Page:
The Hays Daily News from Hays, Kansas on September 20, 2002 · Page 9
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The Hays Daily News from Hays, Kansas · Page 9

Hays, Kansas
Issue Date:
Friday, September 20, 2002
Page 9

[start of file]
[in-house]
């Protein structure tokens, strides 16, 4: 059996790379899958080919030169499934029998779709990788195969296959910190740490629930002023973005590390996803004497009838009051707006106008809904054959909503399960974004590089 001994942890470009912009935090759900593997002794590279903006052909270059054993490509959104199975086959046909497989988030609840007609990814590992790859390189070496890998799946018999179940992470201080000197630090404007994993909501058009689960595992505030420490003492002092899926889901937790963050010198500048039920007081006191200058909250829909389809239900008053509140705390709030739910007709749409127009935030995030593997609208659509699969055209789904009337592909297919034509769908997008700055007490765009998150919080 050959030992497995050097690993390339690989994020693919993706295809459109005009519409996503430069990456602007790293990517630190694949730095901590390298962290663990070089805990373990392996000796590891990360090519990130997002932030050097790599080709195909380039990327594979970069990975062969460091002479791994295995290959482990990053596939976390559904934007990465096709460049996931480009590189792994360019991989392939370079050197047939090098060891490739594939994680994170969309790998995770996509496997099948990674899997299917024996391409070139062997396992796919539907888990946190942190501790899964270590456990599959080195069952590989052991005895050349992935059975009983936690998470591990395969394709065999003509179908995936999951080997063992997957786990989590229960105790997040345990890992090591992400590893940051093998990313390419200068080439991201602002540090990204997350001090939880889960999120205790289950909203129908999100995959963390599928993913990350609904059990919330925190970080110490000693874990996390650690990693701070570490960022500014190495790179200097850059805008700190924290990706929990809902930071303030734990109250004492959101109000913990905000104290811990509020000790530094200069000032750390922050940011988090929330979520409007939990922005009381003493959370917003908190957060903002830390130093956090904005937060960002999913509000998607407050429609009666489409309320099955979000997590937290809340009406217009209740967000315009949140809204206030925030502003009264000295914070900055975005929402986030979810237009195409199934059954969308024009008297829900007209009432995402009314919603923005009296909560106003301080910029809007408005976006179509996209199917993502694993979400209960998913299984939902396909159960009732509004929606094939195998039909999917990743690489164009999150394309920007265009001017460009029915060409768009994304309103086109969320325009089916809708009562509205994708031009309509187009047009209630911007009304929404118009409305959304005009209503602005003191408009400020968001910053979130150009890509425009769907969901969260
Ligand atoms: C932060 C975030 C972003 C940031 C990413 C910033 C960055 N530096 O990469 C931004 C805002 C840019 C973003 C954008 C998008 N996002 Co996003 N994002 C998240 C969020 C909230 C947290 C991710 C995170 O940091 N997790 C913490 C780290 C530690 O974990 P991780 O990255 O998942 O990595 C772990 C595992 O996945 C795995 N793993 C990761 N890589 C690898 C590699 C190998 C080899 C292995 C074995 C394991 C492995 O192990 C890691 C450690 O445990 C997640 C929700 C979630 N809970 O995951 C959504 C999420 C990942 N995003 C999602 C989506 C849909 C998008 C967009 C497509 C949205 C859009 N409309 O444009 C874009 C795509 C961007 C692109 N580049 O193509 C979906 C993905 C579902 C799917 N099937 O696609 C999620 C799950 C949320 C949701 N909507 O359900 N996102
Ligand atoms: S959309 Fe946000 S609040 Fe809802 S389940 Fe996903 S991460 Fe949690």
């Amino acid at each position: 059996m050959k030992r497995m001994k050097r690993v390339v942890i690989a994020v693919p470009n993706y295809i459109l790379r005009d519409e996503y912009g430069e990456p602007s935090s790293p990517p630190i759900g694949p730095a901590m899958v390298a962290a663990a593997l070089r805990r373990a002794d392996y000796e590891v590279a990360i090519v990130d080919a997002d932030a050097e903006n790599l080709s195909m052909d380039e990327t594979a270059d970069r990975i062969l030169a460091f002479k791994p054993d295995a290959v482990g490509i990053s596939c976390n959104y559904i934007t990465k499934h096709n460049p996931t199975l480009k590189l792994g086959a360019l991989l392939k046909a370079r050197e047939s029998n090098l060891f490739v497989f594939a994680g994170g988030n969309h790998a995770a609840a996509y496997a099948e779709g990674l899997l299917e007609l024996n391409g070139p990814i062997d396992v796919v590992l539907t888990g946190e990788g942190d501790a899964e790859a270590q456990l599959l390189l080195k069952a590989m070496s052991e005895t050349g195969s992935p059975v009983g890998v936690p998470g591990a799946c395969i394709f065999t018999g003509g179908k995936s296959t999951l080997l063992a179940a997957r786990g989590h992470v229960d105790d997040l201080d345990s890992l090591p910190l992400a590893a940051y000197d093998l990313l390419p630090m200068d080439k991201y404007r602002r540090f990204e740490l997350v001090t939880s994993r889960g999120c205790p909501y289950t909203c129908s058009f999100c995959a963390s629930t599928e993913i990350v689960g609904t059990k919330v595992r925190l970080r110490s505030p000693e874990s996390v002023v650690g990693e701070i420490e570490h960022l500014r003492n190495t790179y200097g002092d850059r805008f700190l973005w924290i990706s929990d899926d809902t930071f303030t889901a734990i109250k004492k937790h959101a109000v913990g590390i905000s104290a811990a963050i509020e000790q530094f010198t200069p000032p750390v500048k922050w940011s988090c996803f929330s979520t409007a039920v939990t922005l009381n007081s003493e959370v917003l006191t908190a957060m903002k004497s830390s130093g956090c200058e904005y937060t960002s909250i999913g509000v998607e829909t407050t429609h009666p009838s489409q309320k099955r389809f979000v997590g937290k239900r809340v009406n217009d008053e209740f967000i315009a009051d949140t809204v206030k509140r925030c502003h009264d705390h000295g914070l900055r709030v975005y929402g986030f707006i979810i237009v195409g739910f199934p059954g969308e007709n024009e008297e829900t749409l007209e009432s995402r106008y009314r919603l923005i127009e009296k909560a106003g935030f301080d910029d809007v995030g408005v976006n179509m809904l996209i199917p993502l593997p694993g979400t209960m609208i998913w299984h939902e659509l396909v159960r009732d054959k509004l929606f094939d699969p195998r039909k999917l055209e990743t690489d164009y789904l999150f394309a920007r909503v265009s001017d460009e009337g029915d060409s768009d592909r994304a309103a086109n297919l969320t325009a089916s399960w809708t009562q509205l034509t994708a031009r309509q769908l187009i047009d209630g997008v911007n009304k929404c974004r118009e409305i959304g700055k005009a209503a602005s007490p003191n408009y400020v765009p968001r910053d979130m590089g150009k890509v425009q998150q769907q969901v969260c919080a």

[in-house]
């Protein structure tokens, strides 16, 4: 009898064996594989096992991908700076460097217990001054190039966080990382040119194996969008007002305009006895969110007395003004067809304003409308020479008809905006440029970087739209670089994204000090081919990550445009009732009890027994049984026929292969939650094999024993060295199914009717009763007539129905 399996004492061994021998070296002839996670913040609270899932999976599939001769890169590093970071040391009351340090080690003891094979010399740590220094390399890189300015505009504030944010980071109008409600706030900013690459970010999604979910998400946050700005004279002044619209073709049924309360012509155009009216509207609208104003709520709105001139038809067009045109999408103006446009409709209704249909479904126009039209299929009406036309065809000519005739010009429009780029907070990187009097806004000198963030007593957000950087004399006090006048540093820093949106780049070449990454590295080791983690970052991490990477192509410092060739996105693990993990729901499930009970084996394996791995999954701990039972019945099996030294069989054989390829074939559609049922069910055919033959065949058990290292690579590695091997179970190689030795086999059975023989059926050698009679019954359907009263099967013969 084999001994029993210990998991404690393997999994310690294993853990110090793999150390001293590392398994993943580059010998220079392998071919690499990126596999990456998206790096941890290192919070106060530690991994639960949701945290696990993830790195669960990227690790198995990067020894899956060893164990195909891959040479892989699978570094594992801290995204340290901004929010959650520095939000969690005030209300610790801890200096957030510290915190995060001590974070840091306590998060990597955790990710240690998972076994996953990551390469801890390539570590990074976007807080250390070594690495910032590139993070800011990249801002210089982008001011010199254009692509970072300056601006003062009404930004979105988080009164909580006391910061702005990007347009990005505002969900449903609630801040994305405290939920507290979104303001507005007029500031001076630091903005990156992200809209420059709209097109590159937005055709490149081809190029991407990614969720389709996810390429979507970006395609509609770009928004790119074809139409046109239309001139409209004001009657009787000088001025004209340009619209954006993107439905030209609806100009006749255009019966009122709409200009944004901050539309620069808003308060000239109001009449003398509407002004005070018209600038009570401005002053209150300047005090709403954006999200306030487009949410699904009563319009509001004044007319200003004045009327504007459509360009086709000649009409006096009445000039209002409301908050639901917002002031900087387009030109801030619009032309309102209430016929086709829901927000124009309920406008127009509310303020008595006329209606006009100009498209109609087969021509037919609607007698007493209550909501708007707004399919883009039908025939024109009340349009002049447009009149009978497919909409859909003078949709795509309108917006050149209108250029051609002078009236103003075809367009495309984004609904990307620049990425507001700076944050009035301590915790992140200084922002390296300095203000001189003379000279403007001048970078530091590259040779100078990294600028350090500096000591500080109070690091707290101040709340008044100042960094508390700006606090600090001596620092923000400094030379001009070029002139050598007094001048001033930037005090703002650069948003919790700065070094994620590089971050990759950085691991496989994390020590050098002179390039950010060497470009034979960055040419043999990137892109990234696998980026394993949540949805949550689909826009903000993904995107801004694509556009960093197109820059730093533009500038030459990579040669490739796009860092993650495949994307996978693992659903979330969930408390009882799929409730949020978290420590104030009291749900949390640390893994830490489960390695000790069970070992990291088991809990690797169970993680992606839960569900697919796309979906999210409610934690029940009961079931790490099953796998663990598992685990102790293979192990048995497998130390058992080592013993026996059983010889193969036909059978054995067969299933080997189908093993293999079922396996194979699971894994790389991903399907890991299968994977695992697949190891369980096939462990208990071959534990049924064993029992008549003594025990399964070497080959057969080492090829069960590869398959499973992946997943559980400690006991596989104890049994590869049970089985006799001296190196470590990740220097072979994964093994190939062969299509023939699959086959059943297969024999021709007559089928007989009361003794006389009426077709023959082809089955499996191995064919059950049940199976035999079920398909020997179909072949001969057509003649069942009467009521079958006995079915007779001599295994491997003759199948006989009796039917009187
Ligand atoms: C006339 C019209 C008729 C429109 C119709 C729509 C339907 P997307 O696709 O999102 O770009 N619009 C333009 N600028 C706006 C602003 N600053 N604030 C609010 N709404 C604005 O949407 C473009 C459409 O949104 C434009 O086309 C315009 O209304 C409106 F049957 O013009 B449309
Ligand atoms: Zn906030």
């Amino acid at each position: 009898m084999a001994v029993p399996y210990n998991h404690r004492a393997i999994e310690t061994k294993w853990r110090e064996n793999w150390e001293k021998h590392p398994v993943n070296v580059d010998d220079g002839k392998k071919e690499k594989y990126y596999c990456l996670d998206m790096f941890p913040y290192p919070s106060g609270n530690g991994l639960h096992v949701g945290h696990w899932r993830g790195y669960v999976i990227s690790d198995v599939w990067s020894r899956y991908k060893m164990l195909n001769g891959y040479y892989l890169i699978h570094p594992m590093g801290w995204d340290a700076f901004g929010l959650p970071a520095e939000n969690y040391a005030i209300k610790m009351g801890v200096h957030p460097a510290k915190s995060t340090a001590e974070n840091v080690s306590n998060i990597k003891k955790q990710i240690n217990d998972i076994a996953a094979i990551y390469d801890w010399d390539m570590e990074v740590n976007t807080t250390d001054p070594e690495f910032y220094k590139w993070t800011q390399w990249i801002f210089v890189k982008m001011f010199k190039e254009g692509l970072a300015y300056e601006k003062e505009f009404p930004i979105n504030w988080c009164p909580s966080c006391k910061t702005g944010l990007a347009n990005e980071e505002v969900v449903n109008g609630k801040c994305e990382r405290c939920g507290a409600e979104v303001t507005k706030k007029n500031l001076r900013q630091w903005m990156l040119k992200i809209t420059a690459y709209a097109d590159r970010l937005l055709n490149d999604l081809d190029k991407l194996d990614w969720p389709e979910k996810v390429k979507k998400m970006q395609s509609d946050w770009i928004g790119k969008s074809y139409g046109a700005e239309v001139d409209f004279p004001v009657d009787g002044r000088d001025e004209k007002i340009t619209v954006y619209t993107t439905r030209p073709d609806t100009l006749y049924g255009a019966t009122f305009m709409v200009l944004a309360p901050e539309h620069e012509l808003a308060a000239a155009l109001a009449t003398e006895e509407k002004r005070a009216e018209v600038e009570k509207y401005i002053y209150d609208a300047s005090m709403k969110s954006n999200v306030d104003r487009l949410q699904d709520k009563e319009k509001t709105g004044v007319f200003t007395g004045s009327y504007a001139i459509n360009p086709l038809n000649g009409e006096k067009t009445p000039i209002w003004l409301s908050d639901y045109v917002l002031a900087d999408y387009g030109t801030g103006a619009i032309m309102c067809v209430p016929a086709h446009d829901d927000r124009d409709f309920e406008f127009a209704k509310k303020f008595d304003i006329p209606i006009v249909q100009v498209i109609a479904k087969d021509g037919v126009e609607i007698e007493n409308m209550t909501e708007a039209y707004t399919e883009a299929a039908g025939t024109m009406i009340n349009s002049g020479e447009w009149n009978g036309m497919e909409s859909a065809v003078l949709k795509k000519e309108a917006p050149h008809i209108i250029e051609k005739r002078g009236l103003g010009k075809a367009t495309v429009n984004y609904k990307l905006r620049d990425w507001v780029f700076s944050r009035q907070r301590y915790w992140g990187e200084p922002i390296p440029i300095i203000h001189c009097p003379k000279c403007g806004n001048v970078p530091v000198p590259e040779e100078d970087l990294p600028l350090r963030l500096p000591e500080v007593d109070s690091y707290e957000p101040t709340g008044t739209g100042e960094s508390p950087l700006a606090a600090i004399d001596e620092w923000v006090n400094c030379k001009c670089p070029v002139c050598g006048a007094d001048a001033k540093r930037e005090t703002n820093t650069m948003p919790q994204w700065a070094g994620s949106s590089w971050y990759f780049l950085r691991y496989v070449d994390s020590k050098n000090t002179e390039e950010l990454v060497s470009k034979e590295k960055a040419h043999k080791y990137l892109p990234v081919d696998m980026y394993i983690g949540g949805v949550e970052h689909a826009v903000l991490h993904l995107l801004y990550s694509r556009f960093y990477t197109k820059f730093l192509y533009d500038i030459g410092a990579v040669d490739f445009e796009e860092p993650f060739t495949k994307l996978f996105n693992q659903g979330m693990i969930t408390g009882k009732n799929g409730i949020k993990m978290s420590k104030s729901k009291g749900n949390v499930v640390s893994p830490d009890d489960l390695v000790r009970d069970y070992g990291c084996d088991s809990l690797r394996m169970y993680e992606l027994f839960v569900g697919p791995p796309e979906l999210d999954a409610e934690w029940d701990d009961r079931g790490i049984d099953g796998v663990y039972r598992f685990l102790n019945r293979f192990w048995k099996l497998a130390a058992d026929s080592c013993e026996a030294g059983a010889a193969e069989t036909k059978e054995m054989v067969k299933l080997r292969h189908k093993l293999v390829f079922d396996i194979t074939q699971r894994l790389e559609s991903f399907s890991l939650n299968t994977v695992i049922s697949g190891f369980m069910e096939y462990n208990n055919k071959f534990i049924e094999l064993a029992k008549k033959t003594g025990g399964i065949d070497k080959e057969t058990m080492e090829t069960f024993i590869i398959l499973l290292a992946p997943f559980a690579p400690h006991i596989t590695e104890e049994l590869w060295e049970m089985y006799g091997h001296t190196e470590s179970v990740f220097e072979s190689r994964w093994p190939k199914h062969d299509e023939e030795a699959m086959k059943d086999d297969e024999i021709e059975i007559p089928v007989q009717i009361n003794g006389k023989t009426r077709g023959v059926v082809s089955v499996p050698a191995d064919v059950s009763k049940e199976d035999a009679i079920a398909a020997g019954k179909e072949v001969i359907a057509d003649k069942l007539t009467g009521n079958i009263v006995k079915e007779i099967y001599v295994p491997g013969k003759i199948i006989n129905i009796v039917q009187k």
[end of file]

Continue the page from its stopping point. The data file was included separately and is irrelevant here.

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WASHINGTON FRIDAY SEPTEMBER 20,2002 • THE HAYS DAILY NEWS A9 Officials say they were aware of threats WASHINGTON (AP) — Two Bush administration officials told lawmakers Thursday they knew before the Sept. 11 attacks that Osama bin Laden might attack Americans, but don't remember being warned that terrorists could fly passenger jets into buildings on U.S. soil. "I don't recall any warning about the possibility of a mass casualty attack using civilian airliners," Deputy Defense Secretary Paul . Wolfowitz told the House and Senate intelligence committees. The committees are holding a joint inquiry examining intelligence failures leading up to the attacks. Wolfowitz and Deputy Secretary of State Richard Armitage appeared before the committees one day after the inquiry's staff director, Eleanor Hill, detailed many previously undisclosed warnings of possible terrorist attacks received by intelligence agencies before Sept. 11, 2001. At least 12 involved the use of airplanes as weapons. On Thursday, the committees examined how top government officials from past and present administrations have used intelligence and to what extent they were aware of the threat bin Laden posed. "What we had was an emerging threat which we were slow to realize," Rep. Porter Goss, R- Fla., chairman of the House Intelligence Committee, told reporters after the hearings. In his written testimony, Armitage said officials "knew that bin Laden had the means and the intent to attack Americans, both at home and abroad." "We did not know exactly what target al- Qaida intended to attack and how and when," he said. Samuel Berger, who served as President Clinton's national security adviser, said he had heard of the possibility of airplanes being used as weapons as one of many possible threat scenarios. "But I don't recall being presented with any specific threat information about an attack of this nature or any alert highlighting this threat or indicating it was any more likely than any other," he said. CIA spokesman Bill Harlow issued a statement Thursday disputing some aspects of Hill's report, particularly suggestions that the agency did not devote significant resources to fighting terrorism before the attacks. CIA offi- cials say, despite declining budgets, they directed substantial dollars and personnel to fighting terrorism, and stopped several attacks before they took place. "We had no illusions about how hard that fight would be," Harlow said. The agency doubled personnel in its Coun- terterrorism Center,— the nerve center for fighting terrorism — between 1997 and the attacks, Harlow said. Before Sept. 11, the agency had 115 analysts looking at terrorism issues — nearly three times what Hill's report states. In addition, Harlow said the agency had a few dozen analysts in its center specifically monitoring al-Qaida, plus another 200 field operatives assigned to counterterrorism duties, contrary to lower numbers in Hill's report. The center now has expanded to more than 800 people, more than twice what it had on Sept. 11. The committees' inquiry is supposed to be completed by February, but with time running out in Congress, some committee members have expressed doubt it will be finished in time. Support has been building for an independent commission to investigate the attacks. Briefs Report: U.S. looking for pilot linked to al-Qaida WASHINGTON (AP) — The FBI and CIA are searching for a Sudanese air force pilot who reportedly has entered Canada and plans to hijack an airliner and fly it into the White House, it was reported today. Citing unnamed intelligence sources, The Washington Tunes said the pilot was trained in Afghanistan and is linked to Osama bin Laden's al-Qaida terrorist network. Authorities know the name of the pilot, who is said to have entered Canada last week, but declined to disclose it, the Times reported. It said that Canadian authorities had no record of the man entering the country. Spokesmen for the CIA and FBI declined to comment. Daschle rebukes Bush on environmental protection WASHINGTON (AP) — Senate Majority Leader Tom Daschle attacked President Bush's environmental record Thursday, accusing •thetadmindstration.of "a distunb- 'mg^erid of rollbacks." »''""«•", "• In a speech/to the League of Cbn- servatidn Voters,'Daschle aCcused the Bush administration of scuttling a variety of environmental regulations, slowing toxic waste cleanup and packing advisory panels with pro-industry scientists. Daschle singled out administration actions to expand oil and gas drilling on federal land now off limits; approval of a less ambitious efficiency standard for air conditioners; and efforts to ease air pollution requirements on power plants. Bush endorses Homeland Security alternative WASHINGTON (AP) — Senate Democrats and Republicans remained at an impasse Thursday over worker rights in the proposed Homeland Security Department as President Bush endorsed a new alternative. In a 50-49 test vote along party lines, the Senate fell short of the 60 votes needed to prevent major GOP changes to a Democratic version of the bill. Bush has threatened to veto that version because it does not give him broad authority he seeks to rapidly hire, fire and deploy the agency's 170,000 workers to respond to terrorist threats. A few hours after the vote, Bush endorsed an alternative be- dng.'u circulated .vby.;> Sensi."'PMlj Zell Millet, ! U.S. food supply vulnerable to terrorists, scientists say WASHINGTON (AP) — The United States is vulnerable to terrorism aimed at farms that produce the nation's food, scientists say Such an attack could easily happen, the National Research Council said in a report released Thursday. "It's not a matter of 'if.' It's a matter of 'when,'" said R. James Cook, a council member from Washington State University "While there may be a very low probability now, what about in 20 years?" The council report said an attack on food production probaljly wouldn't lead to famine or malnutrition, but it could hurt public confidence in the food supply and disrupt the economy, costing millions if not billions of dollars. The panel, an arm of the National Academy of Sciences, pinpointed weaknesses in the U.S. plan of defense against bioterror- ism in its report, one of the most comprehensive reviews of farm security to date. Since last year, scientists have considered ways terrorists could D-Ga., that makes" sortie modest 1 ' cohc'e s'sib' n's "to 1 ' Democrats' 1 dft ''the ' crucial issues of civil service and union protections. disease, contaminate grain fields or spread anthrax. The Sept. 11 hijackings and anthrax-by-mail attacks heightened scientists' worries. The panel urged U.S. officials to improve their communication with intelligence agencies, universities and farm groups to help the public cope with food and farm security threats. It also suggested the government strengthen its border inspections by adding new equipment to detect harmful bacteria and diseases. "Many of these efforts identified in the NAS report are already under way," Agriculture Secretary Ann Veneman said in a written statement. Veneman said the agency had given $43 million to states and land grant universities to improve screening equipment. It also is renovating its laboratories that would handle testing of samples of suspicious materials thought to be anthrax or other diseases. This year the agency was given an additional $328 million for .security,;! ' f. j>j? '• It divided a country. It created a nation. '•'' '''*'"'' " '' : '•'•tt'isttiifi^^f Friday, Sept. 2O Doors open 8pm $5.00 cover charge THE WILD ROSE 7th & Fort, Hays, Ks. I i L. iVI i) ^""^ Smoky Hijjs PUBLICTFIFVISIOIM More drought relief available WASHINGTON (AP) — While farmers wait to apply for their share of the Bush administration's $752 million in drought relief, members of Congress facing fall elections are in a race to take credit for the aid. Agriculture Secretary Ann Veneman announced the program during a conference call Thursday. Some Republican lawmakers — including Rep. John Thune of South Dakota, and Sen. Craig Thomas of Wyoming — joined her to deliver the news to reporters, but Democrats tried to beat them to it. Thune's opponent for the Senate, incumbent Democrat Tim Johnson, wanted to claim credit a day ahead of the administration's announcement. Johnson said he and Sen. Tom Daschle, D-S.D., the Senate majority leader, had asked the Bush administration for the money. But Thune was backed by the White House. Thune and Johnson are running in a farm state that could help tip the balance of power in Congress. They promoted the package as an excellent step toward helping farmers who have suffered financially because of the drought. Against President Bush's wishes, the Senate approved a $6 billion drought assistance package last week. Bush had opposed the move, saying that Congress should provide aid for the farmers by taking money from the $180 billion, six-year farm bill passed in May. Daschle said this latest relief, will not be enough for farmers and ranchers. His office estimates that South Dakota's economy alone loses $5 million every day of the drought. South Dakota is among 30 states MALL 8 705-G28-1211 www.dlr. BANGER SISTERS (R) BALLISTIC (R) BARBERSHOP (PG13) TRAPPED(R) FOUR FEATHERS (P013) SWIM FAN (PGI3) STEALING HARVARD (PG13) XXX|PGI3) with some counties that have been declared disaster areas to qualify for aid. Veneman also has declared seven entire states disaster areas, including Arizona, Montana, Nebraska, New Mexico, North Dakota, South Carolina and Utah. The compensation program announced Thursday is backed by money raised through custom fees on imports. Veneman has broad discretion on how a share of the money is used. The money will go to buffalo, cattle and sheep producers who live in the disaster areas. Dry, hot weather has wilted pastures and singed crops grown for animal feed. Some ranchers were forced to sell their herds because they can't afford to feed the animals. Other farmers have struggled to outlast the wicked heat. To date, the Agriculture Department has provided $1.3 billion in relief through various farm programs, including $150 million to help ranchers in extremely parched states to feed their herds. HAYS RECREATION COMMISSION Sept. Deadlines September 25. After School Volleyball Creepy, Crawly Spiders Dish Critter Crafts Ribbon Embroidery Session I: After School Basketbnll Session I: After School Cheerleading Session II: After School Basketball Session II; After School Cheerleading Simply Stickers Stained Glass Tuesdays Creative Crafting Young Reader Conference September 30 Science Investigations 1105 Canterbury Dr. Hays, KS 785-623-2650 Hays Family Radio presents Jasper $10.00 dinner tickets available at The Good Book Store, 1019 Main, Hays, Kansas 628-3815 or 1-800-281-3815 Ticket deadline 9/24/9002 A free will offerlns will be taken to cover expenses CHICKEN We're More Than Just GREAT CHICKEN! Try our Roast Beef, Chicken Fried Chicken, Pork Chop and Chicken Fried Steak Dinners. Our Salads Are A Meal Fat Free pressings Available Grilled Chicken Salad Chef Salad Crispy Chicken Salad Garden Salad Dine in- Carry out 740 E. 8th 625-3013 Hays, KS 29th Annual Hansen Arts & Crafts Fair Saturday, September 21, 2002 Logan, Kansas 10 a.m.-5 p.m. SPACE WALK TENTS CLOWN Delores Knowles CORCORAN FERRIS WHEEL POP-A-SHOT QUILT RAFFLE TROJAN LICENSE PLATES Snow, Cones Kettle Korn urkey & Noodles B Sloppy Joes Pie i Funnel Cakes Taco Pies Onion Blossoms Hot Dogs Egg Rolls Crab Rangoons Nachos & Cheese ; Gator Tatbrs BBQ Brisket Polish Sausage Baked Goods : Roast Corn Turkey Legs Chili Cheese Dogs |f • Hamburgers Brants